So, let’s spend a moment and talk about guilty pleasures.  I think of guilty pleasures as those things that you enjoy but are maybe a little embarrassed or do not want to admit you enjoy these things.  I never used to feel as though anything that I enjoyed should be something to be embarrassed over but then I went to college.  I was a music major and became quickly convinced that some art, music, television programs, movies, etc. were more worthy of my time and enjoyment than others.  You would think that that notion would be easily dispelled but it has stuck around for a lot of years and my guilt has grown to a new level, I suspect.  In fact, this notion should have been dispelled by the fact that one of my music professors was a huge Macy Gray fan and another really enjoyed the Indigo Girls.  Somehow, I began to feel even more protective over the types of things I would tell others I enjoyed.  “Oh, I rarely listen to the radio and when I do, it is usually on the classical station.”  LIE LIE LIE.  Okay, so I don’t really listen to the radio but I rarely listen to the classical station.  I enjoy Pandora and a variety of music but I feel like I can only admit to certain musicians, like Maria Callas, Vladimir Horowitz, or Daniel Barenboim.

So, I decided in this episode of “The Mad Pianist” that I would admit to a few of my guilty pleasures and get it all out in the open.

Movies:  I like to go to the movies.  I like to watch movies at home.  I just like movies.  I like all kinds of movies – animated, comedy, drama, documentaries, musicals, etc.  I do draw the lines a bit at ratings and content that I find questionable but I will give most movies a go.  So, what movie do I feel is a guilty pleasure for me?  Oh, anything with Tina Fey, Will Ferrell, Tracy Morgan, or Amy Poehler.  Yep, any kind of really stupid comedy with fabulous comedy masters makes me hesitant to admit.  I enjoy “Date Night,” “First Sunday,” “Baby Mama,” and “Elf.”  Okay, I am not so embarrassed about the “Elf” admittance but still.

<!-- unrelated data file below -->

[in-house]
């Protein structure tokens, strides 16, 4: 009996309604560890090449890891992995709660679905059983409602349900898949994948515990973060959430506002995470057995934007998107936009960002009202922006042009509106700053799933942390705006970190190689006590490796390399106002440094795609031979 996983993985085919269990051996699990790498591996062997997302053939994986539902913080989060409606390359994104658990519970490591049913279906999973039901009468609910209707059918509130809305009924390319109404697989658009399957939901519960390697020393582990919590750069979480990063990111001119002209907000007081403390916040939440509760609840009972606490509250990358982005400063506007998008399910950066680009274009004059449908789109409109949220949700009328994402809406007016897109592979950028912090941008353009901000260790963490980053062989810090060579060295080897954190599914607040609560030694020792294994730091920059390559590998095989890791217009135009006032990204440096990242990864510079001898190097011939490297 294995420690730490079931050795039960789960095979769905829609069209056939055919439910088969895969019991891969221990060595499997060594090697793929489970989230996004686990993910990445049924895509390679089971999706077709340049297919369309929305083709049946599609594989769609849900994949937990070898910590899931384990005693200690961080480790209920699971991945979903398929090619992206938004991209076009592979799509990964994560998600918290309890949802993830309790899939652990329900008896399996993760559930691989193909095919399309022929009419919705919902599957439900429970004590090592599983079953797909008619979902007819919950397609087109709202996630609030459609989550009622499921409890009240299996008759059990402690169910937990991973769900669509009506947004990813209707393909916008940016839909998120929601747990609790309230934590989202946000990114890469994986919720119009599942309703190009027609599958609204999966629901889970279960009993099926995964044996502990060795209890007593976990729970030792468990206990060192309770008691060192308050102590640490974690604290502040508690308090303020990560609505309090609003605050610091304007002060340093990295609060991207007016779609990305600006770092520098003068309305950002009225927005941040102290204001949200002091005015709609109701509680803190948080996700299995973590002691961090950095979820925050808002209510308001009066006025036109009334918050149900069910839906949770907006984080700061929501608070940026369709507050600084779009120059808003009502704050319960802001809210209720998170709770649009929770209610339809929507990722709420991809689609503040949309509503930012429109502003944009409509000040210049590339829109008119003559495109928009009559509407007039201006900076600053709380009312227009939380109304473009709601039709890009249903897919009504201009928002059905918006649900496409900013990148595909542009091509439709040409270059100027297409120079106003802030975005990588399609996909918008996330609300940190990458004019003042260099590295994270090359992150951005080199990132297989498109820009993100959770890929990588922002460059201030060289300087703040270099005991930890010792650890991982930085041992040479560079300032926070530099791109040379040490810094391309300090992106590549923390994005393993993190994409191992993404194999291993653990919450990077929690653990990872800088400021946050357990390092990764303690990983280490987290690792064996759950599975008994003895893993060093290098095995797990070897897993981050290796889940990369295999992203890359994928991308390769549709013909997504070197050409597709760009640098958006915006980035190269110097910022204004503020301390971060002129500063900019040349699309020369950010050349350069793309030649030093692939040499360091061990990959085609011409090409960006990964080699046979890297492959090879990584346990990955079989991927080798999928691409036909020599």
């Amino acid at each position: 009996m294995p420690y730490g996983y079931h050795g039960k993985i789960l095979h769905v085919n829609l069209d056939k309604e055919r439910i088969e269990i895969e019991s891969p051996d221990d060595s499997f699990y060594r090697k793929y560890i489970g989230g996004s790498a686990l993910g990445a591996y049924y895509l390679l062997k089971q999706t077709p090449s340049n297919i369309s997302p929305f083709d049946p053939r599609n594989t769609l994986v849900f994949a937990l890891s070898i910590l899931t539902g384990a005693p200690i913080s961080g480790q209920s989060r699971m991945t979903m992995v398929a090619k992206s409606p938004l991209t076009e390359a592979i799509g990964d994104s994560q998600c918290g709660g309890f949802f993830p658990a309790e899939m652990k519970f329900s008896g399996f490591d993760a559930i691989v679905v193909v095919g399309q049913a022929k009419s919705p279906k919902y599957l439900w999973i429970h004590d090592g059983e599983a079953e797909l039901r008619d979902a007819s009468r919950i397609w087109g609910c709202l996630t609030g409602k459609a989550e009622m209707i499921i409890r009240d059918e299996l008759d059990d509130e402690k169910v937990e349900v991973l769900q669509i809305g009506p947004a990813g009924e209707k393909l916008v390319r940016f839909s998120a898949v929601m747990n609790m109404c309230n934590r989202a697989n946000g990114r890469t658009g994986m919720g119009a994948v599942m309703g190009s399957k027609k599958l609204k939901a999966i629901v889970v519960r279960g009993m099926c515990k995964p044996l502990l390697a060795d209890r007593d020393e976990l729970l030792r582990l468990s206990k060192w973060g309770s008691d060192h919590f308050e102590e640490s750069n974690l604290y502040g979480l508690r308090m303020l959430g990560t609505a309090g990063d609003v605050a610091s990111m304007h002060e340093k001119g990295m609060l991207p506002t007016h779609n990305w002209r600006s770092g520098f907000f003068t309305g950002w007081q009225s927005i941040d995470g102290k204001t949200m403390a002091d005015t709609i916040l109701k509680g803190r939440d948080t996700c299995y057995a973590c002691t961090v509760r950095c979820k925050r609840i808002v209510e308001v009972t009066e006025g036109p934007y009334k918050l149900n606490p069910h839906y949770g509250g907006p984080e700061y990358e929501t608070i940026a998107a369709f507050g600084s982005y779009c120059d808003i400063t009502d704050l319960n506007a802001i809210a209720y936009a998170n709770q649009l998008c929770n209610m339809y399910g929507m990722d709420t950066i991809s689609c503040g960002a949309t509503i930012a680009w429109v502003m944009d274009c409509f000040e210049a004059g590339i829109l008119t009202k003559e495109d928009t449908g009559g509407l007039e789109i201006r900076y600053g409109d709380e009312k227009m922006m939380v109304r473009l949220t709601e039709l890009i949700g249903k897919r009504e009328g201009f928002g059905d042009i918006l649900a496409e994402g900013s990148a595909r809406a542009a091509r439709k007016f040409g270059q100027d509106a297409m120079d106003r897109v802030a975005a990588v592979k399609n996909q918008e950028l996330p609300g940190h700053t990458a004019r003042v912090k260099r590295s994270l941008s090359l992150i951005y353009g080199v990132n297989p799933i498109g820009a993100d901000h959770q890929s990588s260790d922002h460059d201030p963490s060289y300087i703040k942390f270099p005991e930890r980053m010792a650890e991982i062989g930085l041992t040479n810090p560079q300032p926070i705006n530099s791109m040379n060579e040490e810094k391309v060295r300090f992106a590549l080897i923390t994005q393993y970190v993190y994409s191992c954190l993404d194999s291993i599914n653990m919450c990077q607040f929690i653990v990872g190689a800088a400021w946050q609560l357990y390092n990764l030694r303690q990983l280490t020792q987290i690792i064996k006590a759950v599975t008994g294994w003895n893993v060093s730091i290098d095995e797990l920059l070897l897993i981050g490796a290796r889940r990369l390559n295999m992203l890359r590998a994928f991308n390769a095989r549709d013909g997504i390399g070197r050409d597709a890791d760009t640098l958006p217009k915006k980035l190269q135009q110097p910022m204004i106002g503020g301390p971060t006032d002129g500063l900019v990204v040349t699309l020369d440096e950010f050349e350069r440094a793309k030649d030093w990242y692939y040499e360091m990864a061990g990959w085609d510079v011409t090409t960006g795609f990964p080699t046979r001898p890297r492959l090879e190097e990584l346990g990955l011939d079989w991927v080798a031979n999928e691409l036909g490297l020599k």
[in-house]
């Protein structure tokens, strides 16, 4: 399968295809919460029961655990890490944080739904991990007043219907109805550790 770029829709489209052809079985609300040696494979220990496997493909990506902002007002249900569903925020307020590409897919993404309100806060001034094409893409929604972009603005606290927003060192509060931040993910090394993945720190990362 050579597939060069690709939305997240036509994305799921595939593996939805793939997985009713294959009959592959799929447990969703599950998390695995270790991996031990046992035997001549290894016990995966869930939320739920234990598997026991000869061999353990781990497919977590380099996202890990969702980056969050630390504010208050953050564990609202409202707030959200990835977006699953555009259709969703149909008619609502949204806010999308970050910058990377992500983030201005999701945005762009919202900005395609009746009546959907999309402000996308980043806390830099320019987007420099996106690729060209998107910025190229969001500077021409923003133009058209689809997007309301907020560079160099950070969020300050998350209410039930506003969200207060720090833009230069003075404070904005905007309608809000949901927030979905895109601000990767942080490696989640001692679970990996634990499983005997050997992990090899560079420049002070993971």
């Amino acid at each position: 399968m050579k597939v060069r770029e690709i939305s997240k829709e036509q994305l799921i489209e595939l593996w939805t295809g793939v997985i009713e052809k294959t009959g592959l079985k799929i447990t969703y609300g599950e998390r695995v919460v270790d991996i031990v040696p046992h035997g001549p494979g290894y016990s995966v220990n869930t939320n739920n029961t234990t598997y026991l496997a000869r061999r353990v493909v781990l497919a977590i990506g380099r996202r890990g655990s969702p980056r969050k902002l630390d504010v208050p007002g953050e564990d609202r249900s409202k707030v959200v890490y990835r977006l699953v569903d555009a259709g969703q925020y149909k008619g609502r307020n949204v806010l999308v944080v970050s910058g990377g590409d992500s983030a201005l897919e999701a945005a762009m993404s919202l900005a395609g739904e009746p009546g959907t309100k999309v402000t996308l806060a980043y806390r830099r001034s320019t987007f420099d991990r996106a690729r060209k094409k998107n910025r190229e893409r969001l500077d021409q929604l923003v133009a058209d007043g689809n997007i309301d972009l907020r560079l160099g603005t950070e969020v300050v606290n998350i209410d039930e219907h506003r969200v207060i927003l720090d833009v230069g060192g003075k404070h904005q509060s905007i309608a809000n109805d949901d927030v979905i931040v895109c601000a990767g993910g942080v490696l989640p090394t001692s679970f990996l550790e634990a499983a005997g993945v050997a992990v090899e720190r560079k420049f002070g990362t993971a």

Television:  Well, honestly I don’t watch a lot of TV but I do have a HULU account and at least try to watch some of the shows that are supposed to be hits.  Guilty pleasure television programs?  Well, “Charmed” for one.  I own all of the seasons on DVD and very few people know that about me.  You know who you are.  “The West Wing” is also a guilty pleasure.  All the seasons on DVD are on one of my Amazon wish lists if you want to purchase it for me!  There is one show that is in its first season that I want to be an advocate right now  – “Trophy  Wife,”  It is absolutely funny and was just picked up for a full season.  So, check it out.  I am also a huge fan of “The Closer” but not so embarrassed about that show.

Music:  Now we hit where I feel most embarrassed and where my guilty pleasure meter hits the all-time high.  As a musician, I feel that all my music likes should be lofty and full of art.  I should only like music with absolute purpose – music that requires a lot of transition and more than three chords.  Well, that’s not really the case.  I do love artsy music and I love my classical.  I would not have pursued my education in piano if I did not love that style of music.  However, I think that all music has purpose and it’s just different for each genre.  I do enjoy listening to the Ahn Trio and Anderson and Roe, but I also have a good time listening to Lindsey Sterling and The Piano Guys.  Well, those are not my guilty pleasures.  I would readily admit that to any one of you at any time.  Well, here we go.  My big music guilty pleasures:  Demi Lovato, Britney Spears (her later stuff), Rihanna, Katy Perry.  GASP.  I admitted it.  I’m still here and breathing.  Well, now that it’s been said, I think you should all check out Demi Lovato’s latest album.  It’s my favorite from her by far.  I’m including a lyric video for one of my favorite songs from her latest album.  Listen, enjoy, and then readily (or hesitantly) admit you enjoyed it to all you know….or don’t – it’s your call.

So, what are your guilty pleasures?  Comment here or send me a message via the contact me tab.

Do you have something that you would like addressed or answered?  Fill out the contact me form and I’ll answer it – nothing is off limits!

Peace and love,

The Mad Pianist